<<: *workdirAndImage    #here we are defining steps for given job/step
    steps:
      # checkout is a built-in step which simply pulls git repository. path parameter is optional
      - checkout:
          path: ~/workspace/repo      # we checked out the code in the previous stepw, lets store it to the workspace
      - persist_to_workspace:
          root: ~/workspace
          paths:
            - repo/  build:
    # restore defaults named 'workdirAndImage'
    <<: *workdirAndImage
    # override working directory (its defined as ~/workspace in 'workdirAndImage'), we want work on checked out code
    working_directory: ~/workspace/repo    steps:
      # restore workspace - in checkout_code step we persisted checked out code under ~/workspace/repo
      - attach_workspace:
          at: ~/workspace
      # restore cache (saving it is at the end of this job), it contains downloaded dependencies + build artifacts.
      - restore_cache:
          keys:
          # this key relates to build.gradle. If this file has not been changed since the last build, cache will be used
          # {{ checksum "build.gradle" }} simply tells Circle CI to calculate checksum from build.gradle
          - v2-dependencies-{{ checksum "build.gradle" }}
          # fallback to using the latest cache if no exact match is found
          - v2-dependencies-      # build but skip tests
      - run: gradle build -x test      # after performing build lets store dependencies and build artifacts
      - save_cache:
          paths:
            - ~/.gradle
            - ~/.m2
          key: v2-dependencies-{{ checksum "build.gradle" }}
  test:
    <<: *workdirAndImage
    working_directory: ~/workspace/repo    steps:
      - attach_workspace:
          at: ~/workspace
      # before running tests, lets restore cache with dependencies and artifacts
      - restore_cache:
          keys:
          - v2-dependencies-{{ checksum "build.gradle" }}
          # fallback to using the latest cache if no exact match is found
          - v2-dependencies-      # run tests
      - run: gradle test      # save test reports in ~/junit dir
      - run:
          name: Save test results
          command: |
            mkdir -p ~/junit/
            find . -type f -regex ".*/build/test-results/.*xml" -exec cp {} ~/junit/ \;
          when: always      # let CircleCI know where test results are, so there are available on UI after a build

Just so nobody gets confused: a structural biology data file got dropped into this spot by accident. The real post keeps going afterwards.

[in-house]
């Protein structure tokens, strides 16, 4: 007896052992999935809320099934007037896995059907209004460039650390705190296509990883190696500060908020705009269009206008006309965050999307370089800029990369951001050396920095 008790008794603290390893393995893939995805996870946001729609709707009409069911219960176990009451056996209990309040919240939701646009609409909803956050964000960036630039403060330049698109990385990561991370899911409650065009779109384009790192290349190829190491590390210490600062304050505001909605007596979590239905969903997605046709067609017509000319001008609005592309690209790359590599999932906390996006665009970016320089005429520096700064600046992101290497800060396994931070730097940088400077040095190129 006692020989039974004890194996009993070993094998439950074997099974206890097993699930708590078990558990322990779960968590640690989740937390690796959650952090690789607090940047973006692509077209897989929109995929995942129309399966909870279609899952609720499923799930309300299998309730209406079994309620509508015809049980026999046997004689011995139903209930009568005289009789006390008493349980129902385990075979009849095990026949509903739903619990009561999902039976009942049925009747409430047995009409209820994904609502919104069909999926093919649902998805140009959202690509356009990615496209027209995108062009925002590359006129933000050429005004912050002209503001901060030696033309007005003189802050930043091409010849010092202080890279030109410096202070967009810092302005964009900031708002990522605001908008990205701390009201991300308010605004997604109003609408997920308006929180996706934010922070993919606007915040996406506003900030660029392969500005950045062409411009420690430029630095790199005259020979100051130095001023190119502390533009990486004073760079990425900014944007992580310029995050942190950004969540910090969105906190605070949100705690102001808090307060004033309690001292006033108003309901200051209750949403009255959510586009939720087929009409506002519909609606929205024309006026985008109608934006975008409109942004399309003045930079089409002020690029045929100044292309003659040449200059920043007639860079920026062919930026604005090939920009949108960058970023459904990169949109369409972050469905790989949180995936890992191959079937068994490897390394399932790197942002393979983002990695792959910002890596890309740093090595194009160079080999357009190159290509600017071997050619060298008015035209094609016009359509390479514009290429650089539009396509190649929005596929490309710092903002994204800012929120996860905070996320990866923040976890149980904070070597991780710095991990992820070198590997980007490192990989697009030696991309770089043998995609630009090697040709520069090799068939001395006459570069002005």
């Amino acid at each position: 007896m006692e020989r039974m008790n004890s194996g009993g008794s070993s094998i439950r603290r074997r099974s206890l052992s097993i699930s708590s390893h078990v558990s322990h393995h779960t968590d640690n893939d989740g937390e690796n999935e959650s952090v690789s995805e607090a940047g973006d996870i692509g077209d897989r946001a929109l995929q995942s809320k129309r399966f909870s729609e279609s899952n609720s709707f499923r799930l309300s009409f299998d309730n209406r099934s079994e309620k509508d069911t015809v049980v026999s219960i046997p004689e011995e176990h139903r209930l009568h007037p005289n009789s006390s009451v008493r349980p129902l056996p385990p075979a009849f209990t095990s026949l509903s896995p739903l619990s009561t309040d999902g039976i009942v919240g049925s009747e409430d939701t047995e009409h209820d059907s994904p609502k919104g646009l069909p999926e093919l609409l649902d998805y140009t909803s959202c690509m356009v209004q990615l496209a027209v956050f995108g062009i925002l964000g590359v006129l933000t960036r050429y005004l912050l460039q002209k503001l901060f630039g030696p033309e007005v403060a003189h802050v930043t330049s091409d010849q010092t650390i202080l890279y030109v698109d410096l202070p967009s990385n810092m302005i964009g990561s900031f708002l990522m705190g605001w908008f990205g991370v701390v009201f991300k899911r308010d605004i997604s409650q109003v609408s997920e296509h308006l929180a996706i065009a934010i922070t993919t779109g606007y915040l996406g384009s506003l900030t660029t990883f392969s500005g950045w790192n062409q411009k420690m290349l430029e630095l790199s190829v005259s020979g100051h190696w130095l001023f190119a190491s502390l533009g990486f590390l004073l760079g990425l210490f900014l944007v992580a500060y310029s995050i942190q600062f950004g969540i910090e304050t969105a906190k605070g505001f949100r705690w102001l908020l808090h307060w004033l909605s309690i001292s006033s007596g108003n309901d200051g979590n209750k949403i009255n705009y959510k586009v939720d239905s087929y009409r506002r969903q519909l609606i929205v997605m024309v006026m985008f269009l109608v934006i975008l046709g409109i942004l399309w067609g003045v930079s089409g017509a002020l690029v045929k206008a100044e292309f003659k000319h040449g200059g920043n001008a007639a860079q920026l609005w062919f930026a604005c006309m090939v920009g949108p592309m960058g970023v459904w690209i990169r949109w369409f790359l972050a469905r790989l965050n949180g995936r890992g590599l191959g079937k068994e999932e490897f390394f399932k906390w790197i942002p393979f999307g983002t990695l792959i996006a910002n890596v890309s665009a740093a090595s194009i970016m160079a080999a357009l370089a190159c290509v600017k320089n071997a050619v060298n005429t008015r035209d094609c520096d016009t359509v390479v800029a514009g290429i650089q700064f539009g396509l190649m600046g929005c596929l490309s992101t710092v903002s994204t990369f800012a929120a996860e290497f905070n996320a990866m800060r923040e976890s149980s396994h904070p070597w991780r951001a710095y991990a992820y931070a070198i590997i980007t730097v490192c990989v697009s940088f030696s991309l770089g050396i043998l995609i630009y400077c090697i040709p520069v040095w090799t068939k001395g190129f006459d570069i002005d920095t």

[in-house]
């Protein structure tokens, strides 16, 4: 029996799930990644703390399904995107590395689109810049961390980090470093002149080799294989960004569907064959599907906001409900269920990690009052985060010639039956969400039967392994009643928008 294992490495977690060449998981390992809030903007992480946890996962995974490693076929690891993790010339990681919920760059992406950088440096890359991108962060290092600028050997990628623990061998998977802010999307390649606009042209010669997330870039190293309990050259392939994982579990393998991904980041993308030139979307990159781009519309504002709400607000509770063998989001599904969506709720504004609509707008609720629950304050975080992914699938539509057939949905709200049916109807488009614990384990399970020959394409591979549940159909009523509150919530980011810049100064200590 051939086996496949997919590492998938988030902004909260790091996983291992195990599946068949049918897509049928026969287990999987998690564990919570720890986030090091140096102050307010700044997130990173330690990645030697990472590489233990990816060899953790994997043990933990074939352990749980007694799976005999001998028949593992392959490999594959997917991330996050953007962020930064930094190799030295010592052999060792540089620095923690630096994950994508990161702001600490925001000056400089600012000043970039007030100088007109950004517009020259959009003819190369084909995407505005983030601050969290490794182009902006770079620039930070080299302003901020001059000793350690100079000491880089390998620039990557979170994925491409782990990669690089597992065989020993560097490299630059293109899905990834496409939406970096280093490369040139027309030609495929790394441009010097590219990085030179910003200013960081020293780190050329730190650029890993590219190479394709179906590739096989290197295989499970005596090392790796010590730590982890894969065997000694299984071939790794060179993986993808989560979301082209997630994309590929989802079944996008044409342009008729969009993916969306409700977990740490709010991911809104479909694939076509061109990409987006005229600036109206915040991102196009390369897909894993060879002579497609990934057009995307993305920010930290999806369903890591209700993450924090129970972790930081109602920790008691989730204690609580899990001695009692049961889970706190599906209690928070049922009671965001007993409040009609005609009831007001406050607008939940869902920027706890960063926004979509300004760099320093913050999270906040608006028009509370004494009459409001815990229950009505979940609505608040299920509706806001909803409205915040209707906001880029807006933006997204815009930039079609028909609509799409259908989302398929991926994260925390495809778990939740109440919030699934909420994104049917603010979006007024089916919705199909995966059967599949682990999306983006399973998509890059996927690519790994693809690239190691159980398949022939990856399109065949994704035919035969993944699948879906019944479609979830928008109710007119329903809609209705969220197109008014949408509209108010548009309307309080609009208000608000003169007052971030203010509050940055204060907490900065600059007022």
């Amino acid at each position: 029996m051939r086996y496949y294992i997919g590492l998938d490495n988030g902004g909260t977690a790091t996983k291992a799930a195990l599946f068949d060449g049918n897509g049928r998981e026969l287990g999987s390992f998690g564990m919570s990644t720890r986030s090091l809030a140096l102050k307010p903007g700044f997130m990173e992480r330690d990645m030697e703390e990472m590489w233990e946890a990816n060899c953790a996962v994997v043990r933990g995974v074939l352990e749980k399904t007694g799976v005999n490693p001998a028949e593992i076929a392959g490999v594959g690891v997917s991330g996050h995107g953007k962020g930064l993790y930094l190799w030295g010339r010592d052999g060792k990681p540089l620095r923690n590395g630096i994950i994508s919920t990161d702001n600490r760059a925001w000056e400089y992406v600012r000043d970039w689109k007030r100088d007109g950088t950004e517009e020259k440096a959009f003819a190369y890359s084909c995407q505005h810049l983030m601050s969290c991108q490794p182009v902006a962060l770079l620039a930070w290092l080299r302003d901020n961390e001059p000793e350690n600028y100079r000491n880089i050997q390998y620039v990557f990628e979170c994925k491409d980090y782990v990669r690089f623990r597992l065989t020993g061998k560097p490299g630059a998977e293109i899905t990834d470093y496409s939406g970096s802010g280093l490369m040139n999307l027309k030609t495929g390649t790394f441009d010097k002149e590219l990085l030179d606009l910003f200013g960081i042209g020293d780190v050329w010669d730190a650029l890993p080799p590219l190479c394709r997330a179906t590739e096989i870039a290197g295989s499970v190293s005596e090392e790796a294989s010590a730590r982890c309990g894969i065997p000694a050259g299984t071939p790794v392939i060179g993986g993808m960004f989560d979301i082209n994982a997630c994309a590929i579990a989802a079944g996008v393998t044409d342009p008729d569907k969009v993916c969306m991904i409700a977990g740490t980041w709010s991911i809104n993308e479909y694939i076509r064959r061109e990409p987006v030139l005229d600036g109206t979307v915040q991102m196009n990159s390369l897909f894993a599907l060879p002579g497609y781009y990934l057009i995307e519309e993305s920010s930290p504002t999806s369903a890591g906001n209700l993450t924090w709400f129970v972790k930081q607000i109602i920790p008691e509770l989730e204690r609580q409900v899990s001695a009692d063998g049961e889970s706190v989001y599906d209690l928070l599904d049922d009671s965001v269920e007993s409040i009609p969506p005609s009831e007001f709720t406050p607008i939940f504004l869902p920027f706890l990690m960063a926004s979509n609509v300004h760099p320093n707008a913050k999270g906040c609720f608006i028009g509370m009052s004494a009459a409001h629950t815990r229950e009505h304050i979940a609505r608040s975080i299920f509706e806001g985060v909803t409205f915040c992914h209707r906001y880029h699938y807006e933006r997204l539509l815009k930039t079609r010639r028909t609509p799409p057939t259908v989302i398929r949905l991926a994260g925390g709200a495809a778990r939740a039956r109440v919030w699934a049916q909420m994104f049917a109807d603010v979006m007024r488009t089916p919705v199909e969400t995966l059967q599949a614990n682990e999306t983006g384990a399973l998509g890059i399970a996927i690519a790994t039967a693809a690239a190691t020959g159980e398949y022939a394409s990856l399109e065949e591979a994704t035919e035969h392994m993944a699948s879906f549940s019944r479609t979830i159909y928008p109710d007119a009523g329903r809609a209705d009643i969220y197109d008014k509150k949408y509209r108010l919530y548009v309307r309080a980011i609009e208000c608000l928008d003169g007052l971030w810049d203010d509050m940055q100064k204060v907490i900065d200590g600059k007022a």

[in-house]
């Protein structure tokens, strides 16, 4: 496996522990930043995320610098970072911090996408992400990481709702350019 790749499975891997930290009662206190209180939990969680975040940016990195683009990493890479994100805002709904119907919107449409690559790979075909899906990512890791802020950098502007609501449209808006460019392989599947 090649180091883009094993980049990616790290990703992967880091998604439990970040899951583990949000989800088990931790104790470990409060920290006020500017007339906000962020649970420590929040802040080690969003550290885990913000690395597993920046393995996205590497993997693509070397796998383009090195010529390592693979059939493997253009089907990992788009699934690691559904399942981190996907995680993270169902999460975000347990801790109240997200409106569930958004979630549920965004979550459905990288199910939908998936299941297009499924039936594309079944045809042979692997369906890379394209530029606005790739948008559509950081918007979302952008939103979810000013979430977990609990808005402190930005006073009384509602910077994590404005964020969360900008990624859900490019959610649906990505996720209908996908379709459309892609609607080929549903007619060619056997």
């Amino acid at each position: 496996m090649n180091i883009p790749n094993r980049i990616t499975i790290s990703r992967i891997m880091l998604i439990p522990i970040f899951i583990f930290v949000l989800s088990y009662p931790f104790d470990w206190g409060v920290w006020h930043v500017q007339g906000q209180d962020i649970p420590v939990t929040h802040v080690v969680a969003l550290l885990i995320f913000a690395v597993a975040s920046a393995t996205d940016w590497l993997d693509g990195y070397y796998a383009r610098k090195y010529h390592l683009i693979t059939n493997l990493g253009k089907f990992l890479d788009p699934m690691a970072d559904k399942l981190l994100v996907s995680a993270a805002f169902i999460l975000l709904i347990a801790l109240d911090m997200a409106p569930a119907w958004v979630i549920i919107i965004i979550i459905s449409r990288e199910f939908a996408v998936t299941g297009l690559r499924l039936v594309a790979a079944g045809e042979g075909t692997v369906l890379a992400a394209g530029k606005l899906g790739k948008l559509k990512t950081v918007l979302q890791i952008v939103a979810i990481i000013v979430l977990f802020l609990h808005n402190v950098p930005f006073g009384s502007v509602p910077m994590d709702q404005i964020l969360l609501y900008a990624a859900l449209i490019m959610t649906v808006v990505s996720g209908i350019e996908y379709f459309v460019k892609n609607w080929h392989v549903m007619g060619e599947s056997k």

- store_test_results:
          path: ~/junit      # in case you want to have access to reports later
      - store_artifacts:
          path: ~/junit
  push_docker_image:
    <<: *workdirAndImage
    working_directory: ~/workspace/repo
    steps:
      - attach_workspace:
          at: ~/workspace      # this step setups docker deamon, so we can use it later
      - setup_remote_docker
      - restore_cache:
          keys:
          - v2-dependencies-{{ checksum "build.gradle" }}
          # fallback to using the latest cache if no exact match is found
          - v2-dependencies-      # lets build and push docker with version calculated using git tags
      # this gradle task performs 'docker login ...' and 'docker push ...' commands
      - run: gradle pushDockerWithGitVersion# lets define workflow
workflows:
  version: 2  # workflow name
  build_test_and_deploy:    #define jobs within the workflow
    jobs:
      - checkout_code      # because we need to run build after checking out the code, we need to add 'requires' attribute
      - build:
          requires:
            - checkout_code
      # run tests after build
      - test:
          requires:
            - build      # after we are sure the tests are passing, lets push Docker image.
      # we want to do it only for 'master' branch
      - push_docker_image:
          requires:
            - test
          filters:
            branches:
              only: master

Results

Here is how it looks like on Circle CI:

As you can see all the workflow steps have passed and Docker image was pushed to DockerHub.

Stepwise

Stepwise is your product and software development partner. We offer: Product Design, Google Cloud Platform, Fintech Solutions, Software for Green Technology, Microservices Architecture and Machine Learning. Main tech stack: GCP, Java, Kotlin, Node.js, React, Angular, Elastic.

Radosław Grębski

Written by

Stepwise

Stepwise

Stepwise is your product and software development partner. We offer: Product Design, Google Cloud Platform, Fintech Solutions, Software for Green Technology, Microservices Architecture and Machine Learning. Main tech stack: GCP, Java, Kotlin, Node.js, React, Angular, Elastic.